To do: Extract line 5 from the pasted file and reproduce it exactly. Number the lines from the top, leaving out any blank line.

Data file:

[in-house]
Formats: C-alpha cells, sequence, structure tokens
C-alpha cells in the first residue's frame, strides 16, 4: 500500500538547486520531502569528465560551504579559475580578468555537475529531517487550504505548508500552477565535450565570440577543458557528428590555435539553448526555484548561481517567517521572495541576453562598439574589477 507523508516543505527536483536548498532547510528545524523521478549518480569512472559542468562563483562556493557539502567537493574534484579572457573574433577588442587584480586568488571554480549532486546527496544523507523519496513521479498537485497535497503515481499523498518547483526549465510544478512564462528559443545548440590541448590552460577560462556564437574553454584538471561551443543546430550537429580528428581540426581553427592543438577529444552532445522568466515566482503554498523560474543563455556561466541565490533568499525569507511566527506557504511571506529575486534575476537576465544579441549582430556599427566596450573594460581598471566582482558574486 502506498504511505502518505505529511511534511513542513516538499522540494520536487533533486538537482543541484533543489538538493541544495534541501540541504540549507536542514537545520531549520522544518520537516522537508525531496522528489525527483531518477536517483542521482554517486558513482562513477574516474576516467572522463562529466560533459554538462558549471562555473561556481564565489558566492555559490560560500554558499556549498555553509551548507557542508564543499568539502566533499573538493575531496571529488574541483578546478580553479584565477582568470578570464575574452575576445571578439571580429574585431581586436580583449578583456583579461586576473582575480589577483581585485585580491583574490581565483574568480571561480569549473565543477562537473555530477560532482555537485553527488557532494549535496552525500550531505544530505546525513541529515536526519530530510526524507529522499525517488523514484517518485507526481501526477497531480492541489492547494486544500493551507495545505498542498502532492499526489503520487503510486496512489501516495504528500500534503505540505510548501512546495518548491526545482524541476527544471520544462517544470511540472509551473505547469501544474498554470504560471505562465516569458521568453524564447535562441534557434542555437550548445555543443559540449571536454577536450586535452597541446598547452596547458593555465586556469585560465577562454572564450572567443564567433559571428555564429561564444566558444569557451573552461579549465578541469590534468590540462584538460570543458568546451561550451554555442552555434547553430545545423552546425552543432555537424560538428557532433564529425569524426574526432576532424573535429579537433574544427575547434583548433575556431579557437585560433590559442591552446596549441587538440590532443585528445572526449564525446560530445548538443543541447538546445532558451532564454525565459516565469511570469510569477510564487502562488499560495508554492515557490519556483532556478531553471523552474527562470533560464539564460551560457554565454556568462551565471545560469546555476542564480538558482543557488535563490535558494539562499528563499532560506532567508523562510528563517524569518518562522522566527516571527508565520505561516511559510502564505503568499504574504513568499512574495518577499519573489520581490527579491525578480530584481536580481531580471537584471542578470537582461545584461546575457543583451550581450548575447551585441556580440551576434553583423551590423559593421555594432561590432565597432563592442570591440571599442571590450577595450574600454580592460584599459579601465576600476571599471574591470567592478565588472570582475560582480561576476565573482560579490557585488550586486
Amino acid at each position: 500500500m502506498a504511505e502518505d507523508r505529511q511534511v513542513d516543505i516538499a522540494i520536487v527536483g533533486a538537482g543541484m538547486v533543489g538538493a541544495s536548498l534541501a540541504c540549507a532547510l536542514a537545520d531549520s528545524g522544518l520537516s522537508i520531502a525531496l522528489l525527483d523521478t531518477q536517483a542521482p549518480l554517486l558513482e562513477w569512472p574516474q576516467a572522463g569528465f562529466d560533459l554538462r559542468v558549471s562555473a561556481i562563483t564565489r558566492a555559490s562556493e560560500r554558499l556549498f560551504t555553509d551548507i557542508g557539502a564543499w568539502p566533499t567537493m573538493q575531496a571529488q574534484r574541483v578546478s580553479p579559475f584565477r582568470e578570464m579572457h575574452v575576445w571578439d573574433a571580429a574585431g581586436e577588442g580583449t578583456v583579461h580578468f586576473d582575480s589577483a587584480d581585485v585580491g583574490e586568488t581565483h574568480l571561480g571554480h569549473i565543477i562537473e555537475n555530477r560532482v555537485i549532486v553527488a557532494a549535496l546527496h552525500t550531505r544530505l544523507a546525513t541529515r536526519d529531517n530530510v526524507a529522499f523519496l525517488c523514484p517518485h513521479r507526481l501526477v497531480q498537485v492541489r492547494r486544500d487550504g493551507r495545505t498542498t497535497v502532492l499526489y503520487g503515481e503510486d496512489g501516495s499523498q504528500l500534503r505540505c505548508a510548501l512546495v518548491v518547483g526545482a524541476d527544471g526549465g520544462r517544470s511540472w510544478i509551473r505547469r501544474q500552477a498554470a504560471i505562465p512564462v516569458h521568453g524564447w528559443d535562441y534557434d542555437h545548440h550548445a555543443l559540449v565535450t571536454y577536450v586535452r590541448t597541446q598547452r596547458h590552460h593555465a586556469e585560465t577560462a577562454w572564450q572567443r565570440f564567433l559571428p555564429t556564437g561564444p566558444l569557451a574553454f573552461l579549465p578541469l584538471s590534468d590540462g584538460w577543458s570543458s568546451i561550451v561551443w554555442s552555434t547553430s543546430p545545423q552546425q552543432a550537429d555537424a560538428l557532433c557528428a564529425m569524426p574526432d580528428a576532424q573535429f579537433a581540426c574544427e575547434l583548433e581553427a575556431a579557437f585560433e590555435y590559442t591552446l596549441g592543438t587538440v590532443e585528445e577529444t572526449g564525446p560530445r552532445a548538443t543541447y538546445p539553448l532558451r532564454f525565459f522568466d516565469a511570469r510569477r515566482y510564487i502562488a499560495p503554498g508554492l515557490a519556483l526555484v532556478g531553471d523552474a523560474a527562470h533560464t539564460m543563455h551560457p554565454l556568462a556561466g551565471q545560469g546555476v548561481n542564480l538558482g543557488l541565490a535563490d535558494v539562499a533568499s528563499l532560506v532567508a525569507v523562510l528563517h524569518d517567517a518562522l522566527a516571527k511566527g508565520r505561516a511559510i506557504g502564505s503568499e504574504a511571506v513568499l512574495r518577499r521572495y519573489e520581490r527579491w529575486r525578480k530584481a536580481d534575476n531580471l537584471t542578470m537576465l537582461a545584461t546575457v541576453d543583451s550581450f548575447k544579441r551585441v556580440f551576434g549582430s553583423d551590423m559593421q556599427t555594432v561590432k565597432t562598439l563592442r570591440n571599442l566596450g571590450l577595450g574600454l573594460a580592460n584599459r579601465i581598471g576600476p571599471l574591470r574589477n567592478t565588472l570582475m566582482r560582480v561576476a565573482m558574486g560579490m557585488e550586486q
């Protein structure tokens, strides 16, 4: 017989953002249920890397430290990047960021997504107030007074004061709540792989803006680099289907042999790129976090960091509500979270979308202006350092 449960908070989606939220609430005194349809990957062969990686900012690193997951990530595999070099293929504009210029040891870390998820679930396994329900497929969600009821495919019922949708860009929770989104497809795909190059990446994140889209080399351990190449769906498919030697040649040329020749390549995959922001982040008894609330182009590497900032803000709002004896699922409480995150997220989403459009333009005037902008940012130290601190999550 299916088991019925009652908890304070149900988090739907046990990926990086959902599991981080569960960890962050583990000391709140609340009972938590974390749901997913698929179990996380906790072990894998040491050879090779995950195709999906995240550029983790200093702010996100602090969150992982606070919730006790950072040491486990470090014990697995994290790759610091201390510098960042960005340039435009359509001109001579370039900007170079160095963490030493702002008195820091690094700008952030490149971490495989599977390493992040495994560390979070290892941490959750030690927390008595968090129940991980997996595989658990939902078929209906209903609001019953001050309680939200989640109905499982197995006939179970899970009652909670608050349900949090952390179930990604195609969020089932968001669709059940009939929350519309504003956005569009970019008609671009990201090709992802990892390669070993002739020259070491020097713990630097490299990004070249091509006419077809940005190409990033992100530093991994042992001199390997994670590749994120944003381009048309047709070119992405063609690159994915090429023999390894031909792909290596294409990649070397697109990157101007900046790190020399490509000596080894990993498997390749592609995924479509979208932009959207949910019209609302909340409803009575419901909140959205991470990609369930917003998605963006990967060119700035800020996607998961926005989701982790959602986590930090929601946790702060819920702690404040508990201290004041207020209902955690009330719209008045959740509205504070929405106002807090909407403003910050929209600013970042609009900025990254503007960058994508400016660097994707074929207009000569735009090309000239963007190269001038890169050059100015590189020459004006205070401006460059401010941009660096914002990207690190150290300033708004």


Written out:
């Protein structure tokens, strides 16, 4: 017989953002249920890397430290990047960021997504107030007074004061709540792989803006680099289907042999790129976090960091509500979270979308202006350092 449960908070989606939220609430005194349809990957062969990686900012690193997951990530595999070099293929504009210029040891870390998820679930396994329900497929969600009821495919019922949708860009929770989104497809795909190059990446994140889209080399351990190449769906498919030697040649040329020749390549995959922001982040008894609330182009590497900032803000709002004896699922409480995150997220989403459009333009005037902008940012130290601190999550 299916088991019925009652908890304070149900988090739907046990990926990086959902599991981080569960960890962050583990000391709140609340009972938590974390749901997913698929179990996380906790072990894998040491050879090779995950195709999906995240550029983790200093702010996100602090969150992982606070919730006790950072040491486990470090014990697995994290790759610091201390510098960042960005340039435009359509001109001579370039900007170079160095963490030493702002008195820091690094700008952030490149971490495989599977390493992040495994560390979070290892941490959750030690927390008595968090129940991980997996595989658990939902078929209906209903609001019953001050309680939200989640109905499982197995006939179970899970009652909670608050349900949090952390179930990604195609969020089932968001669709059940009939929350519309504003956005569009970019008609671009990201090709992802990892390669070993002739020259070491020097713990630097490299990004070249091509006419077809940005190409990033992100530093991994042992001199390997994670590749994120944003381009048309047709070119992405063609690159994915090429023999390894031909792909290596294409990649070397697109990157101007900046790190020399490509000596080894990993498997390749592609995924479509979208932009959207949910019209609302909340409803009575419901909140959205991470990609369930917003998605963006990967060119700035800020996607998961926005989701982790959602986590930090929601946790702060819920702690404040508990201290004041207020209902955690009330719209008045959740509205504070929405106002807090909407403003910050929209600013970042609009900025990254503007960058994508400016660097994707074929207009000569735009090309000239963007190269001038890169050059100015590189020459004006205070401006460059401010941009660096914002990207690190150290300033708004």